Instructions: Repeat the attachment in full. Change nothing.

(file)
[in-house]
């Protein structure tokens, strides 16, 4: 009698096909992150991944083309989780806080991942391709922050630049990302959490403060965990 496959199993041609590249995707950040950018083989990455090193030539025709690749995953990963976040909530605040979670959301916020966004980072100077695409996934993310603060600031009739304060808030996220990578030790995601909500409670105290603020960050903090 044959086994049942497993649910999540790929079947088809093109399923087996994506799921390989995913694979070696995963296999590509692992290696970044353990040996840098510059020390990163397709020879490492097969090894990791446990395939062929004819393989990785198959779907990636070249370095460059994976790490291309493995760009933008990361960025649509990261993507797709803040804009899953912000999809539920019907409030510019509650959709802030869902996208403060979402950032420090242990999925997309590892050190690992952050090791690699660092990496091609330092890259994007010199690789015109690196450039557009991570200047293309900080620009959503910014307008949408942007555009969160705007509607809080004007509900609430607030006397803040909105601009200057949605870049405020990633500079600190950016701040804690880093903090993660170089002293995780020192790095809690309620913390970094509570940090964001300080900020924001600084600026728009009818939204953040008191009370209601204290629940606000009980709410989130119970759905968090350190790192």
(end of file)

[in-house]
């Protein structure tokens, strides 16, 4: 009698096909992150991944083309989780806080991942391709922050630049990302959490403060965990 496959199993041609590249995707950040950018083989990455090193030539025709690749995953990963976040909530605040979670959301916020966004980072100077695409996934993310603060600031009739304060808030996220990578030790995601909500409670105290603020960050903090 044959086994049942497993649910999540790929079947088809093109399923087996994506799921390989995913694979070696995963296999590509692992290696970044353990040996840098510059020390990163397709020879490492097969090894990791446990395939062929004819393989990785198959779907990636070249370095460059994976790490291309493995760009933008990361960025649509990261993507797709803040804009899953912000999809539920019907409030510019509650959709802030869902996208403060979402950032420090242990999925997309590892050190690992952050090791690699660092990496091609330092890259994007010199690789015109690196450039557009991570200047293309900080620009959503910014307008949408942007555009969160705007509607809080004007509900609430607030006397803040909105601009200057949605870049405020990633500079600190950016701040804690880093903090993660170089002293995780020192790095809690309620913390970094509570940090964001300080900020924001600084600026728009009818939204953040008191009370209601204290629940606000009980709410989130119970759905968090350190790192």